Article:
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Question

Is new transmission infrastructure being built at the rate needed to support new renewable energy capacity?

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  • Oct 27, 2021
  • 369 views

More and more we're hearing that a bottleneck towards adding more renewable energy to the grid is the lack of sufficient transmission (both in terms of total capacity and the modernized upgrades needed). But it does seem like from utility and government leaders, building new transmission is getting attention and funding (with the side benefit of creating great jobs). But my question is: are we on the right pace needed? Or are we falling further behind of where we need to be to support the new renewable capacity that's expected in the coming years? 

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The greater emphasis on cleaner sources to combat climate change demands increased transmission and distribution networks.  However, the task is by no means an easy one as the mapping of the existing network and matching the newer transmission and distribution attract quite a many detail before execution.  The emphasis being different globally – solar or wind requires altogether a different approach for each country.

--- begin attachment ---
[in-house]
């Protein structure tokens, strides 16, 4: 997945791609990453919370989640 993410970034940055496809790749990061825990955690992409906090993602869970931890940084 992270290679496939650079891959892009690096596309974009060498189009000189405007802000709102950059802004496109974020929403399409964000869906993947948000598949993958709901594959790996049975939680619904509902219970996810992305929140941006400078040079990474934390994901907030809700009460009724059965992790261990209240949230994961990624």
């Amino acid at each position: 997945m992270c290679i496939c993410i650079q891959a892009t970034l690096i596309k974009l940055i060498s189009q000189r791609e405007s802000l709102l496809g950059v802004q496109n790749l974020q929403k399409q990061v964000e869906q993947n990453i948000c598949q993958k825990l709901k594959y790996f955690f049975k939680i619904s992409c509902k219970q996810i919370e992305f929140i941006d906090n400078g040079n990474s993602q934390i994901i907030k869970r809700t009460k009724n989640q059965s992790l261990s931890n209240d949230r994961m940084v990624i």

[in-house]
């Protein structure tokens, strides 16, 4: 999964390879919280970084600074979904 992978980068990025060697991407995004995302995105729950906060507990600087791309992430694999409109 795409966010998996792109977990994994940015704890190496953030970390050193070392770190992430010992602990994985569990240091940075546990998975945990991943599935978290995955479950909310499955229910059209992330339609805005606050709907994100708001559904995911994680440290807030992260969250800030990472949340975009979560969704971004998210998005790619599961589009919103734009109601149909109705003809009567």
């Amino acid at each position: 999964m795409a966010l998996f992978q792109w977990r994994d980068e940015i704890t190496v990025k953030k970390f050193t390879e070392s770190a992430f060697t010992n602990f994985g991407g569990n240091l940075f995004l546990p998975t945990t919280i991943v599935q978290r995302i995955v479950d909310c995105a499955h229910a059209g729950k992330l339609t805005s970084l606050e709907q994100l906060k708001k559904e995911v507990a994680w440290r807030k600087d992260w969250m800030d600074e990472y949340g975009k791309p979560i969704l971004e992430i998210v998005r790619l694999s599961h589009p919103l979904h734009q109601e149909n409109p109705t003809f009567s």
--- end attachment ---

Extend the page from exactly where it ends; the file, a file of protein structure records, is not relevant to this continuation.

The influx of renewable is not new as there have been examples of its share even before the current situation.  Considering the world’s energy sources being still heavily dependent on coal, natural gas and oil, renewable mix needs to carefully plan their additions methodically. There has been considerable progress on laudable policy initiatives in line with renewable portfolio.  The challenge before us is not only generating renewable but, more importantly effective transmission and distribution.  Wind farms demand significant real estate are to be built far from urban centers in remote areas where land is cheap and available. What one needs to be careful is to avoid constant congestion and containment issues.  Financers wish to ensure that these projects are viable and are risk free.  Increased network also has to take into account storage facility without burdening the existing network lest the energy could be wasted.  The task, demands clear understanding among all the players – policy developers, producers and executioners. The routing and end users are very vital in the executions of such a magnitude to match the demand and production.  Competitive Renewable Energy Zones need be identified and planned meticulously to ensure risk free distribution. The ultimate goal should take into consideration the recovery of the investment in adding new transmission and distribution lines.  Public Utility Commission may help in this regard to identify areas of development and construction of new lines.